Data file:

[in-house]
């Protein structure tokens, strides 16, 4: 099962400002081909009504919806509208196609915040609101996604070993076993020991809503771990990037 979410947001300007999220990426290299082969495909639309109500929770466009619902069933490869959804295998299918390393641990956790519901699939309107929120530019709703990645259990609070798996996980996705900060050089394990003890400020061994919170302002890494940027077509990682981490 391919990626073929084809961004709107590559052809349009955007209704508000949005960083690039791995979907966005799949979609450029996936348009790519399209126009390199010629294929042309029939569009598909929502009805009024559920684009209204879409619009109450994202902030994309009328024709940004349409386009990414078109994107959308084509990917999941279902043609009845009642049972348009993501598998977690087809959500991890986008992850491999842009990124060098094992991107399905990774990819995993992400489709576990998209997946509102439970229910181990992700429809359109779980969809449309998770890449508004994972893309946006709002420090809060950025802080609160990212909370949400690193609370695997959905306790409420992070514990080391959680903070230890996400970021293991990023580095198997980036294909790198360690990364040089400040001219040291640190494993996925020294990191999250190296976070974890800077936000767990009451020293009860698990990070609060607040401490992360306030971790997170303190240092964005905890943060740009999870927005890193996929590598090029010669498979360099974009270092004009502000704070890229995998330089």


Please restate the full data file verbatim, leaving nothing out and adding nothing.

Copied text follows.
[in-house]
């Protein structure tokens, strides 16, 4: 099962400002081909009504919806509208196609915040609101996604070993076993020991809503771990990037 979410947001300007999220990426290299082969495909639309109500929770466009619902069933490869959804295998299918390393641990956790519901699939309107929120530019709703990645259990609070798996996980996705900060050089394990003890400020061994919170302002890494940027077509990682981490 391919990626073929084809961004709107590559052809349009955007209704508000949005960083690039791995979907966005799949979609450029996936348009790519399209126009390199010629294929042309029939569009598909929502009805009024559920684009209204879409619009109450994202902030994309009328024709940004349409386009990414078109994107959308084509990917999941279902043609009845009642049972348009993501598998977690087809959500991890986008992850491999842009990124060098094992991107399905990774990819995993992400489709576990998209997946509102439970229910181990992700429809359109779980969809449309998770890449508004994972893309946006709002420090809060950025802080609160990212909370949400690193609370695997959905306790409420992070514990080391959680903070230890996400970021293991990023580095198997980036294909790198360690990364040089400040001219040291640190494993996925020294990191999250190296976070974890800077936000767990009451020293009860698990990070609060607040401490992360306030971790997170303190240092964005905890943060740009999870927005890193996929590598090029010669498979360099974009270092004009502000704070890229995998330089």